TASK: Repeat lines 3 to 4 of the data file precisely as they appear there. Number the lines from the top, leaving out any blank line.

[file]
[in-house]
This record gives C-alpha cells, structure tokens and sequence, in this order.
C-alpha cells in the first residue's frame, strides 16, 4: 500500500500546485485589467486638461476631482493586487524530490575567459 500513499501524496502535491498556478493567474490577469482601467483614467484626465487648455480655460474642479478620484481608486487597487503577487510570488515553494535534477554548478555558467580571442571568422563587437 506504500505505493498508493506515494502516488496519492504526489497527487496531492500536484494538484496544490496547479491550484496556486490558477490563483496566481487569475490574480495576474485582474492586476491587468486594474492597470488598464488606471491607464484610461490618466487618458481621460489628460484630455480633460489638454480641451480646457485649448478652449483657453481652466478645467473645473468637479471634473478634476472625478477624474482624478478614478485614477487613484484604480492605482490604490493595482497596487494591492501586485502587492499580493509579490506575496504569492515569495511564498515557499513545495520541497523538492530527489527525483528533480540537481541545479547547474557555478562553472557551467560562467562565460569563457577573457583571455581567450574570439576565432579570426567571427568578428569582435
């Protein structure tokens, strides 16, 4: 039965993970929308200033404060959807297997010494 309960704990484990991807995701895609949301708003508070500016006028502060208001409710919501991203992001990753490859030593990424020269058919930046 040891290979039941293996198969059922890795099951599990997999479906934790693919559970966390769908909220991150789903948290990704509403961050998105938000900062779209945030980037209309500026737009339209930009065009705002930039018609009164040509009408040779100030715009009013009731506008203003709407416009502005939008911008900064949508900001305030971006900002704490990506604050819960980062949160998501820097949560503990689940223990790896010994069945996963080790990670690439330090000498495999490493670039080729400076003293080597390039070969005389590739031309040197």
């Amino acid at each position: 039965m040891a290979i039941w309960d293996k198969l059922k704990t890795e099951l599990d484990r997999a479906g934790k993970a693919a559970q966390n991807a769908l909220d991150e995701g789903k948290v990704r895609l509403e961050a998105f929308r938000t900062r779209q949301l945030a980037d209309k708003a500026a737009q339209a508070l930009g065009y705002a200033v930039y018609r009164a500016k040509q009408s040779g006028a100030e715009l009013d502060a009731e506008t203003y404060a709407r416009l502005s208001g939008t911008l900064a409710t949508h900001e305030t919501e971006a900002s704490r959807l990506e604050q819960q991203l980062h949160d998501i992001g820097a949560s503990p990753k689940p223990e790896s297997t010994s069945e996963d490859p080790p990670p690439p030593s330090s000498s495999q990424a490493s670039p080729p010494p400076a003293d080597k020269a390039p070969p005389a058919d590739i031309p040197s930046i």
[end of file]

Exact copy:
C-alpha cells in the first residue's frame, strides 16, 4: 500500500500546485485589467486638461476631482493586487524530490575567459 500513499501524496502535491498556478493567474490577469482601467483614467484626465487648455480655460474642479478620484481608486487597487503577487510570488515553494535534477554548478555558467580571442571568422563587437 506504500505505493498508493506515494502516488496519492504526489497527487496531492500536484494538484496544490496547479491550484496556486490558477490563483496566481487569475490574480495576474485582474492586476491587468486594474492597470488598464488606471491607464484610461490618466487618458481621460489628460484630455480633460489638454480641451480646457485649448478652449483657453481652466478645467473645473468637479471634473478634476472625478477624474482624478478614478485614477487613484484604480492605482490604490493595482497596487494591492501586485502587492499580493509579490506575496504569492515569495511564498515557499513545495520541497523538492530527489527525483528533480540537481541545479547547474557555478562553472557551467560562467562565460569563457577573457583571455581567450574570439576565432579570426567571427568578428569582435
């Protein structure tokens, strides 16, 4: 039965993970929308200033404060959807297997010494 309960704990484990991807995701895609949301708003508070500016006028502060208001409710919501991203992001990753490859030593990424020269058919930046 040891290979039941293996198969059922890795099951599990997999479906934790693919559970966390769908909220991150789903948290990704509403961050998105938000900062779209945030980037209309500026737009339209930009065009705002930039018609009164040509009408040779100030715009009013009731506008203003709407416009502005939008911008900064949508900001305030971006900002704490990506604050819960980062949160998501820097949560503990689940223990790896010994069945996963080790990670690439330090000498495999490493670039080729400076003293080597390039070969005389590739031309040197």